(This post is part of a Working/Learning blog carnival hosted at Manash Mohan’s blog: Life, The Universe and Everything about eLearning and Content Development)
What are social learning technologies? Someone asked me if they are the same as “social media” and “social networks?” For sure there’s a whole lotta “social” going on. It’s easy to get confused.
My definition of social learning technologies includes networking and, in the context of human systems, connections among people. Instructional content is shared among connected, networked people. It is interactive and collaborative.
The platforms of social learning technologies include text, images, audio, and video submitted via blogs, social networking services, podcasts, wikis, video, VoiP, and others. The social connections are made with information published on the Internet. People find content, share it, and interact with it.
Have you noticed how quickly social learning technologies are changing the way we learn at work?
The “old media” of workplace learning are one-way lectures, binders full of information, the static Intranet, and even static e-learning courses. The “new media” of workplace learning are online networks where connections among individual learners support learning. These can be, and often are, blended with other formal learning activities. But it’s not all about “new.” The old and the new co-exist. I think it’s important to remember that.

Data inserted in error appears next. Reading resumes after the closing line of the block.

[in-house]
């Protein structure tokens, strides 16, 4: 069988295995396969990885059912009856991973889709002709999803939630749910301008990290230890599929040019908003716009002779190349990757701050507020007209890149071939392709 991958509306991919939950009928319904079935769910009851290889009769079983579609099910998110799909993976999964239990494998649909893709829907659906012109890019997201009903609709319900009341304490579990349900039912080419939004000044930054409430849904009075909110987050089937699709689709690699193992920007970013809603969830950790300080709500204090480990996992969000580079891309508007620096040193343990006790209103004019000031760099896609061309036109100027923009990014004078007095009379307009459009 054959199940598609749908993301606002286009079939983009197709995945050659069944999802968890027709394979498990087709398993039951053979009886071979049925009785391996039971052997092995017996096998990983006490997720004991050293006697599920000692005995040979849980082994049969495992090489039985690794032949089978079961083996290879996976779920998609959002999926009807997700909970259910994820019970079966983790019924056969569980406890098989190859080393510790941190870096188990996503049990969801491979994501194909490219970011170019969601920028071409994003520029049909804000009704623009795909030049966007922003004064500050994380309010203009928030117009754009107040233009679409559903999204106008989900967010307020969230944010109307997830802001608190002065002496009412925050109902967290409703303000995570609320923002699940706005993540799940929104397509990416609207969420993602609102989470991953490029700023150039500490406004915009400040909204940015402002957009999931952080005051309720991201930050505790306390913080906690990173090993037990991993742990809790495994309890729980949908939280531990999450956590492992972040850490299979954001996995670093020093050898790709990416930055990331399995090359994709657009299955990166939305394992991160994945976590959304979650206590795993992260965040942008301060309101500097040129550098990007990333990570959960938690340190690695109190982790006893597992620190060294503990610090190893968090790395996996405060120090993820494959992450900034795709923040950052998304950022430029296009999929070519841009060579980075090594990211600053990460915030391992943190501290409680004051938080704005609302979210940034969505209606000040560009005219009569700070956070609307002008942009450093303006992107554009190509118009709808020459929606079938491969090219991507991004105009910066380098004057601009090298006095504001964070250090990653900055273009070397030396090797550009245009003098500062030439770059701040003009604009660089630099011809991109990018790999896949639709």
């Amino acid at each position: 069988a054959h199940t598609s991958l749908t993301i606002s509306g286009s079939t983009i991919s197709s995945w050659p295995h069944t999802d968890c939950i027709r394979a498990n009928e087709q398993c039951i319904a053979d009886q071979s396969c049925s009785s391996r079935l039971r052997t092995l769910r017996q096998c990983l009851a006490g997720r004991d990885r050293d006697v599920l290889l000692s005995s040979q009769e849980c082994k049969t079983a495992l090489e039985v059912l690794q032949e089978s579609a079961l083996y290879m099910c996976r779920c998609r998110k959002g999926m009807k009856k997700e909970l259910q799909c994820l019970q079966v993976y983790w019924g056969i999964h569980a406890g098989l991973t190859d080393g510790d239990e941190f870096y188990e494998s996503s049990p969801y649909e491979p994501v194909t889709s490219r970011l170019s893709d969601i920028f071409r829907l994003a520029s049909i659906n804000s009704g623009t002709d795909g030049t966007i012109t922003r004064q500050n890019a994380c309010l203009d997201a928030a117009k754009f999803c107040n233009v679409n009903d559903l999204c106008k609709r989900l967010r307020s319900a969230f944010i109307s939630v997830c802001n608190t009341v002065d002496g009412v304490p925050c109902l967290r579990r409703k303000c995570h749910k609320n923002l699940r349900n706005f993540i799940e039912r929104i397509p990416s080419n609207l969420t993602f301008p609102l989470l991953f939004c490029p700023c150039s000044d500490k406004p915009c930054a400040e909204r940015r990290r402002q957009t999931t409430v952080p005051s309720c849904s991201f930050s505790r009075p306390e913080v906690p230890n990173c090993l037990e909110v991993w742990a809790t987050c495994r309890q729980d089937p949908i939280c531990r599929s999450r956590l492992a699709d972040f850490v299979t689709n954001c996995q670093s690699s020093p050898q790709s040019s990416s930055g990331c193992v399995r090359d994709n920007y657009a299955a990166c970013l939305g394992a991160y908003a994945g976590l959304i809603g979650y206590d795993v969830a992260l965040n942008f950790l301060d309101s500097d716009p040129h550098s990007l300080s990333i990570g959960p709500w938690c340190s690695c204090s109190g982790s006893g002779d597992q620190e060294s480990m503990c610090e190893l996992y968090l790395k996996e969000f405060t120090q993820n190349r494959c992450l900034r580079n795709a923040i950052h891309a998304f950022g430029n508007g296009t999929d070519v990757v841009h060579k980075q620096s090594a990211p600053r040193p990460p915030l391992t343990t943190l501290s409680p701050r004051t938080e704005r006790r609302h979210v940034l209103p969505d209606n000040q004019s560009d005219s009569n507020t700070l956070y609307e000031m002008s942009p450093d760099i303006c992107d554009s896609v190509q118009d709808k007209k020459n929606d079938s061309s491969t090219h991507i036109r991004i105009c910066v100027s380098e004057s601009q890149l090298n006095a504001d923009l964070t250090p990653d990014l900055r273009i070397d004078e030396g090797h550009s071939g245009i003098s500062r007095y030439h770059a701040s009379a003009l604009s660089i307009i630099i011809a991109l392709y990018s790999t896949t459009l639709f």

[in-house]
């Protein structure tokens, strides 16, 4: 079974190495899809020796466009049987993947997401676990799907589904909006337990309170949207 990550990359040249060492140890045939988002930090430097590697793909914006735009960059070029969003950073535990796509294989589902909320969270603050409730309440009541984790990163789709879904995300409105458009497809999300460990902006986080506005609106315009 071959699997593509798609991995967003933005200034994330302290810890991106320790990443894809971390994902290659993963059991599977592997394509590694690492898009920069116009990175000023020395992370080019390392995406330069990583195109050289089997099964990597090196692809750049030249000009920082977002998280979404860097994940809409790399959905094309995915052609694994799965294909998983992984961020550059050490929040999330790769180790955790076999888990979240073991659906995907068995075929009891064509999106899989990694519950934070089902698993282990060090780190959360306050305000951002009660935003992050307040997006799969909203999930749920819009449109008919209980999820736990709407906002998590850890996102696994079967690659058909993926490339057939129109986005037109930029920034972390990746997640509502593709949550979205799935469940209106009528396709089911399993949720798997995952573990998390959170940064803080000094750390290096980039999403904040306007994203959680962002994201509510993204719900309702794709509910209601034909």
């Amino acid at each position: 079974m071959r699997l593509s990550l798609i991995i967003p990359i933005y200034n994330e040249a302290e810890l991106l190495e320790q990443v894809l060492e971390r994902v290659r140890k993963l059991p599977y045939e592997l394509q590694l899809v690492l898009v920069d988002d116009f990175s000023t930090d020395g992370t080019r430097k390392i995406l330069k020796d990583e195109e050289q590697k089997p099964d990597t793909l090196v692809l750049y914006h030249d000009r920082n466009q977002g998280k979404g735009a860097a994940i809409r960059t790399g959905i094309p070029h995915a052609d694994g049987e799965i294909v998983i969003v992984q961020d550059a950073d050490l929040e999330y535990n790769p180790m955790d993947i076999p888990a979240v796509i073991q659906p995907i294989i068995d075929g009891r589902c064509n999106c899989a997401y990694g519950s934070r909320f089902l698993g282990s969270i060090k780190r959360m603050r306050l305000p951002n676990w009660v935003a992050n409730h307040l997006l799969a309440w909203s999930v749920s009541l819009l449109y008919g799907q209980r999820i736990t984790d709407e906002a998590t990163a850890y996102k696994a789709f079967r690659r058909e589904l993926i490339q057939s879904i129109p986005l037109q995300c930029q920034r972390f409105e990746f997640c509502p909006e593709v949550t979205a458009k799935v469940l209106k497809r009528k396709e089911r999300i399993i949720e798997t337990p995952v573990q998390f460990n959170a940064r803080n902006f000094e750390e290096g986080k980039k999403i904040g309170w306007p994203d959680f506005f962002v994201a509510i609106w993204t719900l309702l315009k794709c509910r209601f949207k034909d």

Consider these quotes from a presentation I ran across:
• “[This Device] appealed at once to the eye and to the ear, thus naturally forming the habit of attention, which is so difficult to form by the study of books. Whenever the pupil will not fully understand [it] will have the opportunity of enlarging and making more intelligible.”
• “[These instruments are] not uncommon, but are little resorted to by the teacher.”
• “The teacher almost knows as little how to use [it] as his pupils.”
They were talking about the chalkboard! The new social learning tools we talk about are just as “disruptive.”
It’s helpful to view this disruption through the eyes of the learner. This is a re-run slide show from a prior post:
When you look at the new 2.0 learner, don’t think it’s out with the old in with the new. Your challenge is to utilize the best and most useful aspects of your current learning environment while adding those social learning technologies that support learning.
I think these new social learning technologies require rethinking pedagogy by rethinking instructional strategies, delivery channels, and styles of instruction.
What do you think? Are social learning technologies changing the way you learn at work?